Using Glow’s ‘Addition’ and ‘Solve’ mode can provide great practice! For example, the number sentence 22 + 60 can also be represented as 60 + 22 on the GlowBoard. This demonstrates the commutative property of addition (22 + 60 = 60 + 22). The color differences in the numbers can also help students see mathematical relationships. For example, since 60 (blue) + 22 (red) = 82, students can make connections that 82 – 60 (blue) = 22 (red) left over. This visual representation can really connect with certain students and help them see and understand the relationship between addition and subtraction.
During their center time, I would have students spend approximately 10-15 minutes working with Cube and/or Glow independently. If I had a concern that a student was not on task or wanted to check on student progress, I could refer back to the ‘Teacher Report’ on the device that they were using for the period. This report page provides data about the total number of questions answered, session time, number of questions correct on the first try, and the number of tries it took for the student to answer the question correctly. With one click, you have all the information you need to make sure students are on track and working successfully. (Hint: For an even easier experience keeping track of student progress, you may find it helpful to number the devices and keep a log of which students are on which devices.)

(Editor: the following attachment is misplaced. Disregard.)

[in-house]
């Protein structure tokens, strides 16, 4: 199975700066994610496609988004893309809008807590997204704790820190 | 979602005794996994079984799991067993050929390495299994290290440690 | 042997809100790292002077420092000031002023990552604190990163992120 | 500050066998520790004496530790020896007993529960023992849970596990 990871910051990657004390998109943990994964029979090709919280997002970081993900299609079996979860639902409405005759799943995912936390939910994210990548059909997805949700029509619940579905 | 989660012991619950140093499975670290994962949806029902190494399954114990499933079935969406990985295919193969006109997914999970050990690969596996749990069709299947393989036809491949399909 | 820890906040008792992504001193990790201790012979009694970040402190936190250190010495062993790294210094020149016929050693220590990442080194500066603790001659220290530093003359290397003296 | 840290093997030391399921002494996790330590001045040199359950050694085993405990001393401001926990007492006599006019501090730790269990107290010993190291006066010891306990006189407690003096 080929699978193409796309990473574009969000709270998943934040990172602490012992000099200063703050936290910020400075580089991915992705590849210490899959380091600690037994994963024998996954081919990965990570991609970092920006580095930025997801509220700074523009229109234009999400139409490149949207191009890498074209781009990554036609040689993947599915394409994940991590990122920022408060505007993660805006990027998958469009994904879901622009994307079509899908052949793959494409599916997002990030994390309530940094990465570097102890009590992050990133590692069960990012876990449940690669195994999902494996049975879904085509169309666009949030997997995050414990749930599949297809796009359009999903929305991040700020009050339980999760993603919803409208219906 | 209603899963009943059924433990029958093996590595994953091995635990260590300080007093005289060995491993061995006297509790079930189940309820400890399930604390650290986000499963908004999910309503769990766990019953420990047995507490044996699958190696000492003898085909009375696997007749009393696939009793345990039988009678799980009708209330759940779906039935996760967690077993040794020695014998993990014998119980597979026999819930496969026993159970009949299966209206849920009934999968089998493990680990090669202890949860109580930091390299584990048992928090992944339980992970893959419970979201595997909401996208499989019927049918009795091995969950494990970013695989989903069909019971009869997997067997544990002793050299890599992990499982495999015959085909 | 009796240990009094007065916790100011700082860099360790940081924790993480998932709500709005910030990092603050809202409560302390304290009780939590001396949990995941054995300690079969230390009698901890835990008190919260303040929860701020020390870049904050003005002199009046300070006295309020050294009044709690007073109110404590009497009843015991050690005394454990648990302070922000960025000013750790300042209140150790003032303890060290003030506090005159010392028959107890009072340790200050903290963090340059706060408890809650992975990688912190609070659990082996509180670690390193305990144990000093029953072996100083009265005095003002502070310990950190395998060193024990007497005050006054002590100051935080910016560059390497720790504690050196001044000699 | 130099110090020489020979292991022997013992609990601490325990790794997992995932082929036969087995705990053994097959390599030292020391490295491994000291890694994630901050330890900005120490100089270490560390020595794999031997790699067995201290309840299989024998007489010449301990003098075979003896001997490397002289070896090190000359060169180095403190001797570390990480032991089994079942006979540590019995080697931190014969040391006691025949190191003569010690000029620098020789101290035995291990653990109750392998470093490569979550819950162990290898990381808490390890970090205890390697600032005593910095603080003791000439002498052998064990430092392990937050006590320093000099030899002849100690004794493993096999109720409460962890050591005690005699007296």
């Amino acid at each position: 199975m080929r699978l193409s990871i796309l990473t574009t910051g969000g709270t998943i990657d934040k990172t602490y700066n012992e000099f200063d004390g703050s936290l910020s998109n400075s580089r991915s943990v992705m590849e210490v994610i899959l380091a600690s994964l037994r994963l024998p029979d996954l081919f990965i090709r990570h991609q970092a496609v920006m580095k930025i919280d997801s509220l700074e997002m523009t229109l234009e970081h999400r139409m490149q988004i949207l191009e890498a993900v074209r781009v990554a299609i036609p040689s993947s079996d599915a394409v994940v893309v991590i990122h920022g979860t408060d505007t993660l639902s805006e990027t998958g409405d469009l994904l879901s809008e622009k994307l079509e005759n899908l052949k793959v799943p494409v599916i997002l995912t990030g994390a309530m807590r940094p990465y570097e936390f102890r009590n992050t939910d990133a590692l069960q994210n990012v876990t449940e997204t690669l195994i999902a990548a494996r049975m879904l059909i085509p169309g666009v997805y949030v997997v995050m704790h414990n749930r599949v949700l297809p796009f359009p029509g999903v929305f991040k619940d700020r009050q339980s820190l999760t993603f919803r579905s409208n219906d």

Heidi Williams is the Computer Science Curriculum Specialist for Marquette University in Milwaukee, WI. Her focus is on the K-8 integration of computer science and computational thinking within all core content areas. She is the author of ISTE’s No Fear Coding: Computational Thinking Across the K-5 Curriculum, as well as a facilitator of ISTE-U’s Computational Thinking for Every Educator course.
Within this Blog, Heidi will be posting on how Cube and Glow can help educators to support their students’ mathematical thinking. Over the course of the next three months, you will hear about best practices in pedagogical use, CRA – concrete, representational, abstract connections, visualization of partial products, connections to mathematical standards, and MUCH more!
Within each post you will find detailed explanations, links directly back to the components and resources of Cube and Glow, as well as external links that will provide you with more background information and support in teaching a variety of mathematical standards. As you continue to read her posts, week after week, we hope you fall in love with Cube and Glow. We also hope you enjoy the wealth of mathematical pedagogical content and strategies she shares.
Heidi has an extensive background in mathematical pedagogy, with over fifteen years of experience as a 6th – 8th grade math teacher, as well as a K-8 mathematics specialist. She has had extensive training in differentiation, coaching within a Response to Intervention (RtI) framework, as well as inquiry based instruction. Birdbrain is tapping into her understanding and passion for helping K-8 teachers with mathematical thinking in the classroom. Please join us and follow Heidi’s Hoots!